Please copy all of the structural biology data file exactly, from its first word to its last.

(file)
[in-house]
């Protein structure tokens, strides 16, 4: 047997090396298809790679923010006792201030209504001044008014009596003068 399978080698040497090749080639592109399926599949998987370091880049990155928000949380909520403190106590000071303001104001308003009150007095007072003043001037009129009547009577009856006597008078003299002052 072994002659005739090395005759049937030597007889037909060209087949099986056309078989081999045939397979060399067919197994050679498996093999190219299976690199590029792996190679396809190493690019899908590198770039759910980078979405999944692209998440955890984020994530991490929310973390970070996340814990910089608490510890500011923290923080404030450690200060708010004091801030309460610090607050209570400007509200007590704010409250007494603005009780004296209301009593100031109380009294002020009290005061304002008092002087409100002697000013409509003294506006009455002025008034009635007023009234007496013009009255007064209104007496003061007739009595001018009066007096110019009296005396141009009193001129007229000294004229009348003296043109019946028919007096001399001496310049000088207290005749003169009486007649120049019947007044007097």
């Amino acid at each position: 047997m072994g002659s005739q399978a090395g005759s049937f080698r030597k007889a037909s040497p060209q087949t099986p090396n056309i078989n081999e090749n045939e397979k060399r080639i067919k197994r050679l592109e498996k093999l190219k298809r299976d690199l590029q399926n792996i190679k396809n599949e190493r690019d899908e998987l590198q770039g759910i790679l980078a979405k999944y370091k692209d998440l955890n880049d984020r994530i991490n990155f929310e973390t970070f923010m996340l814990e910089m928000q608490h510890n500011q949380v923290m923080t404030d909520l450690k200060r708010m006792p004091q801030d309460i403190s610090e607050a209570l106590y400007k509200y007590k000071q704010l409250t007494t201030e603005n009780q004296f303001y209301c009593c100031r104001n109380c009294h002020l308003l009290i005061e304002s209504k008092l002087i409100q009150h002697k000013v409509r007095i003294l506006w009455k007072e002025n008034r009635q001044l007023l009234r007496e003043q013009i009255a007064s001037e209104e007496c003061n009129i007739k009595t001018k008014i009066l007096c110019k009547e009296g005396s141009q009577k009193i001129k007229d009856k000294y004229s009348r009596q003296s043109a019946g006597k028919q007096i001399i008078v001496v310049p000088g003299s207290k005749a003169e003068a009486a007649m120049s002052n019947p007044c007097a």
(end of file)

[in-house]
């Protein structure tokens, strides 16, 4: 047997090396298809790679923010006792201030209504001044008014009596003068 399978080698040497090749080639592109399926599949998987370091880049990155928000949380909520403190106590000071303001104001308003009150007095007072003043001037009129009547009577009856006597008078003299002052 072994002659005739090395005759049937030597007889037909060209087949099986056309078989081999045939397979060399067919197994050679498996093999190219299976690199590029792996190679396809190493690019899908590198770039759910980078979405999944692209998440955890984020994530991490929310973390970070996340814990910089608490510890500011923290923080404030450690200060708010004091801030309460610090607050209570400007509200007590704010409250007494603005009780004296209301009593100031109380009294002020009290005061304002008092002087409100002697000013409509003294506006009455002025008034009635007023009234007496013009009255007064209104007496003061007739009595001018009066007096110019009296005396141009009193001129007229000294004229009348003296043109019946028919007096001399001496310049000088207290005749003169009486007649120049019947007044007097």
């Amino acid at each position: 047997m072994g002659s005739q399978a090395g005759s049937f080698r030597k007889a037909s040497p060209q087949t099986p090396n056309i078989n081999e090749n045939e397979k060399r080639i067919k197994r050679l592109e498996k093999l190219k298809r299976d690199l590029q399926n792996i190679k396809n599949e190493r690019d899908e998987l590198q770039g759910i790679l980078a979405k999944y370091k692209d998440l955890n880049d984020r994530i991490n990155f929310e973390t970070f923010m996340l814990e910089m928000q608490h510890n500011q949380v923290m923080t404030d909520l450690k200060r708010m006792p004091q801030d309460i403190s610090e607050a209570l106590y400007k509200y007590k000071q704010l409250t007494t201030e603005n009780q004296f303001y209301c009593c100031r104001n109380c009294h002020l308003l009290i005061e304002s209504k008092l002087i409100q009150h002697k000013v409509r007095i003294l506006w009455k007072e002025n008034r009635q001044l007023l009234r007496e003043q013009i009255a007064s001037e209104e007496c003061n009129i007739k009595t001018k008014i009066l007096c110019k009547e009296g005396s141009q009577k009193i001129k007229d009856k000294y004229s009348r009596q003296s043109a019946g006597k028919q007096i001399i008078v001496v310049p000088g003299s207290k005749a003169e003068a009486a007649m120049s002052n019947p007044c007097a």